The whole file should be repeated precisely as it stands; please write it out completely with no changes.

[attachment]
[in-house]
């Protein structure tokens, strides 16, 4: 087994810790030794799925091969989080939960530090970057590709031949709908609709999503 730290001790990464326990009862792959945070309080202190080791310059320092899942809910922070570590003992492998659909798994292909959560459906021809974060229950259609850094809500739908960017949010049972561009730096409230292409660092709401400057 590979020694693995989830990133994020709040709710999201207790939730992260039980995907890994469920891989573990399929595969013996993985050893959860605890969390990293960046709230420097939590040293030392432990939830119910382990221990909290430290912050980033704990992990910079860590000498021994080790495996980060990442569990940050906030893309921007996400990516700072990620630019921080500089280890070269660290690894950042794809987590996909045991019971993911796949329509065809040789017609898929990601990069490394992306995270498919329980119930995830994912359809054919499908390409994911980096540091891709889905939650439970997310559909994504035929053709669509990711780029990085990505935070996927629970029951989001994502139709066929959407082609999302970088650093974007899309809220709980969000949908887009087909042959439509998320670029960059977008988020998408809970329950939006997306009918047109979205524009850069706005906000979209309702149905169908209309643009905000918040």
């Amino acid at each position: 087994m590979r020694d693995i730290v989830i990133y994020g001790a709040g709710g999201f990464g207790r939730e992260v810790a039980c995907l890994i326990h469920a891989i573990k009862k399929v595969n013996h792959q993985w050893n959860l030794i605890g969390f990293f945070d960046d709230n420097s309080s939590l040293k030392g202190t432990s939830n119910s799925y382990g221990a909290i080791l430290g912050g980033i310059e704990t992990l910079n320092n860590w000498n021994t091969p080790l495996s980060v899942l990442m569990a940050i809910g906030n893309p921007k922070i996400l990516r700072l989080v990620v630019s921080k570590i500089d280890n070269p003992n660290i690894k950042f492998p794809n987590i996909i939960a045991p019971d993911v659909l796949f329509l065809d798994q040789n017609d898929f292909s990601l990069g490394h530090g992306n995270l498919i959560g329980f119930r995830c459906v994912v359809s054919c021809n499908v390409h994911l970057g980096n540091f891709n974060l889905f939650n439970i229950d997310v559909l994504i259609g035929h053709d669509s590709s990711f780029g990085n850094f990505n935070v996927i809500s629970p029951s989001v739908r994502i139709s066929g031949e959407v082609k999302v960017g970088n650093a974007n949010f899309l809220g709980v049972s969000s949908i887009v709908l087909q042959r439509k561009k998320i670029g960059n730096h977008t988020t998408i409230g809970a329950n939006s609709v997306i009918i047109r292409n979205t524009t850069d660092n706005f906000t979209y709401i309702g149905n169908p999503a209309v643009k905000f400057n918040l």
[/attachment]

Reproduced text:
[in-house]
């Protein structure tokens, strides 16, 4: 087994810790030794799925091969989080939960530090970057590709031949709908609709999503 730290001790990464326990009862792959945070309080202190080791310059320092899942809910922070570590003992492998659909798994292909959560459906021809974060229950259609850094809500739908960017949010049972561009730096409230292409660092709401400057 590979020694693995989830990133994020709040709710999201207790939730992260039980995907890994469920891989573990399929595969013996993985050893959860605890969390990293960046709230420097939590040293030392432990939830119910382990221990909290430290912050980033704990992990910079860590000498021994080790495996980060990442569990940050906030893309921007996400990516700072990620630019921080500089280890070269660290690894950042794809987590996909045991019971993911796949329509065809040789017609898929990601990069490394992306995270498919329980119930995830994912359809054919499908390409994911980096540091891709889905939650439970997310559909994504035929053709669509990711780029990085990505935070996927629970029951989001994502139709066929959407082609999302970088650093974007899309809220709980969000949908887009087909042959439509998320670029960059977008988020998408809970329950939006997306009918047109979205524009850069706005906000979209309702149905169908209309643009905000918040």
């Amino acid at each position: 087994m590979r020694d693995i730290v989830i990133y994020g001790a709040g709710g999201f990464g207790r939730e992260v810790a039980c995907l890994i326990h469920a891989i573990k009862k399929v595969n013996h792959q993985w050893n959860l030794i605890g969390f990293f945070d960046d709230n420097s309080s939590l040293k030392g202190t432990s939830n119910s799925y382990g221990a909290i080791l430290g912050g980033i310059e704990t992990l910079n320092n860590w000498n021994t091969p080790l495996s980060v899942l990442m569990a940050i809910g906030n893309p921007k922070i996400l990516r700072l989080v990620v630019s921080k570590i500089d280890n070269p003992n660290i690894k950042f492998p794809n987590i996909i939960a045991p019971d993911v659909l796949f329509l065809d798994q040789n017609d898929f292909s990601l990069g490394h530090g992306n995270l498919i959560g329980f119930r995830c459906v994912v359809s054919c021809n499908v390409h994911l970057g980096n540091f891709n974060l889905f939650n439970i229950d997310v559909l994504i259609g035929h053709d669509s590709s990711f780029g990085n850094f990505n935070v996927i809500s629970p029951s989001v739908r994502i139709s066929g031949e959407v082609k999302v960017g970088n650093a974007n949010f899309l809220g709980v049972s969000s949908i887009v709908l087909q042959r439509k561009k998320i670029g960059n730096h977008t988020t998408i409230g809970a329950n939006s609709v997306i009918i047109r292409n979205t524009t850069d660092n706005f906000t979209y709401i309702g149905n169908p999503a209309v643009k905000f400057n918040l």